People sighing.  People muttering.  People hissing. 
Some others are doing a combination of these and more under their breaths.  A few, pushed to their limits, are on their seats venting their frustrations out loud - fists in the air, veins jutting out, saliva flying in all directions.

It is a typical day in any airport in Nigeria. The delays are inexplicable to the passengers and by the airlines, which charge exorbitant fees for the hour-long flights between Lagos, Abuja, or Port Harcourt, Enugu, Kano, Owerri or Calabar.  Wherever you are going, you can rest assured you will get there later than planned.

Passengers sit in uncomfortable and choked lobbies of cramped terminal buildings exchanging horror stories of their different experiences.  Chijoke, who entered the MM2 terminal building in Lagos for an Arik Airline flight to Abuja at 10:30am, landed in Abuja at 10:30pm. Safiya was at Abuja International until 10pm before the announcement came that her mini vacation to Accra had been cancelled, due to the unavailability of a flight. The following day, just to get her refund, she was on another queue.

Similarly, Emma made two long trips to the airport before finally boarding his Abuja-bound flight from Lagos.  He got home at midnight, but counted himself lucky: “I would have missed my engagement party if the flight was on the same day,” he said. 

Or is it Charles, a senior citizen from Washington DC, who insisted on a refund from the airline after a 6-hour wait from Akwa Ibom to Abuja? When the airline wouldn't comply, he threatened to 'kill' somebody to prove he meant business. Whether his threat was serious or not is irrelevant; what is relevant is that airlines frustrate passengers without remorse.

Passengers end up missing appointments, delaying meetings, arriving late, and not to mention the added stress they suffer. Air travel in Nigeria simply ruins your day mostly because the airline staff are rude and ill informed, and not in the least manner helpful.

These experiences are not in any way tied to any specific airlines. Some may be worse than others in their time keeping, but the frustration they inflict on the traveling public cuts across the board with all domestic carriers in Nigeria.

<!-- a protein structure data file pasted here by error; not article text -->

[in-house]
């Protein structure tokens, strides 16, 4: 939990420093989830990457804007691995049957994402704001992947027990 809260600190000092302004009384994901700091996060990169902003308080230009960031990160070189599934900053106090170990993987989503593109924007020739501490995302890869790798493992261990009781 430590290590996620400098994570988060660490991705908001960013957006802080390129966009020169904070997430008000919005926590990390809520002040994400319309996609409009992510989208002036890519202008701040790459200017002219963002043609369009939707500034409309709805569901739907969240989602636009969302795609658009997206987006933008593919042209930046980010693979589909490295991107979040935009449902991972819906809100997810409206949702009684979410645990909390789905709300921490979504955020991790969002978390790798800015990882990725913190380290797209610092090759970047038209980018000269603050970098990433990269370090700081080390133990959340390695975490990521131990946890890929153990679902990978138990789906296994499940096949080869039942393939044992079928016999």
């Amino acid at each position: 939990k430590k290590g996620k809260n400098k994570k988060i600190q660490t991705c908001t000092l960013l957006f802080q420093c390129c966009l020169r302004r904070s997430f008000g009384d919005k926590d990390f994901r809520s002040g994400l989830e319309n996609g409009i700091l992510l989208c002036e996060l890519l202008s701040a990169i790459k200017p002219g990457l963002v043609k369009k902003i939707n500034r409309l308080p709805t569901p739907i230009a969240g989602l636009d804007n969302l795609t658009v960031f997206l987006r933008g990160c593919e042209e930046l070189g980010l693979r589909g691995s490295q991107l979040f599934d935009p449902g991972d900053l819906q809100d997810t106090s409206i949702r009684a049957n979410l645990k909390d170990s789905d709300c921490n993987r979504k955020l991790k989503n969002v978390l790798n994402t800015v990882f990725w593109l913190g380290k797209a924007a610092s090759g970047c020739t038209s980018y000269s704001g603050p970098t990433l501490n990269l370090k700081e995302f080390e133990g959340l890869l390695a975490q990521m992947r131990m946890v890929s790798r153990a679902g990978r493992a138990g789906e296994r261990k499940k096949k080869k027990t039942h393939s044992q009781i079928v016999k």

Worse still, the conditions at the nation’s capital have to be the most pathetic and hazardous: passengers are made to 'trek' to and from terminal building and aircraft.  Men, women, children, old, handicapped and all, it does not matter.  Walk they must, as they inhale noxious aviation fumes, suffer deafening engines, and wait for taxiing aircraft to pass by.

This story is from a TOTALLY frustrated passenger who after only 2 hours of sleep, arrived at Abuja airport at 6:00am for an 8:00am Air Nigeria flight to Lagos; checked in 6 pieces of luggage and paid N20,000 for the excess, waited on the cue again as counter staff hand-counted bundles of Naira notes; waited with no explanations from the airline, until eventually called up, then driven by bus from the international wing to the domestic (lucky us), where the planes were packed; waited a bit more before boarding and finally taking to the skies at (not a joke) 11:11am on May 11 2011.

Needless to say, after settling down to the mundane 'circumstances beyond our control' apologies, one could hear the snores going up like loud whistles of varied pitches, from one end of the plane to the other. Who could blame them?

In a country with officials and decision-makers who make foreign trips and enjoy working amenities and infrastructures in other countries, the big question remains: Why can't we just get it right in Nigeria?


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